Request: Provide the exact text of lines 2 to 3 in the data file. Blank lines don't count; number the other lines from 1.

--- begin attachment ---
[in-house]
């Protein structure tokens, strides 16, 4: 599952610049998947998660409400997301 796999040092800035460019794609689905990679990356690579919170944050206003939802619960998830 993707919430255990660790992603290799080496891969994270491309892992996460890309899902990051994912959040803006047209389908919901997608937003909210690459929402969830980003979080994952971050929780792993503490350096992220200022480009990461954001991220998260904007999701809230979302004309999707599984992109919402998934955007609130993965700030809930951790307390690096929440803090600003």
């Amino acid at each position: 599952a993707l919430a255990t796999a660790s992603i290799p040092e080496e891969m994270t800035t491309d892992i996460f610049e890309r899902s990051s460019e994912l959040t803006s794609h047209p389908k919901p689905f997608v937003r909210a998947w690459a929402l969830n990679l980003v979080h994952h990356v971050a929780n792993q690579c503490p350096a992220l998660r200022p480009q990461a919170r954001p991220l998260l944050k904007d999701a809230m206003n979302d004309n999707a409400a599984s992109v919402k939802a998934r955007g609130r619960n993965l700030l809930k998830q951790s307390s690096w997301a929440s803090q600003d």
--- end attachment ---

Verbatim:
């Protein structure tokens, strides 16, 4: 599952610049998947998660409400997301 796999040092800035460019794609689905990679990356690579919170944050206003939802619960998830 993707919430255990660790992603290799080496891969994270491309892992996460890309899902990051994912959040803006047209389908919901997608937003909210690459929402969830980003979080994952971050929780792993503490350096992220200022480009990461954001991220998260904007999701809230979302004309999707599984992109919402998934955007609130993965700030809930951790307390690096929440803090600003």
């Amino acid at each position: 599952a993707l919430a255990t796999a660790s992603i290799p040092e080496e891969m994270t800035t491309d892992i996460f610049e890309r899902s990051s460019e994912l959040t803006s794609h047209p389908k919901p689905f997608v937003r909210a998947w690459a929402l969830n990679l980003v979080h994952h990356v971050a929780n792993q690579c503490p350096a992220l998660r200022p480009q990461a919170r954001p991220l998260l944050k904007d999701a809230m206003n979302d004309n999707a409400a599984s992109v919402k939802a998934r955007g609130r619960n993965l700030l809930k998830q951790s307390s690096w997301a929440s803090q600003d």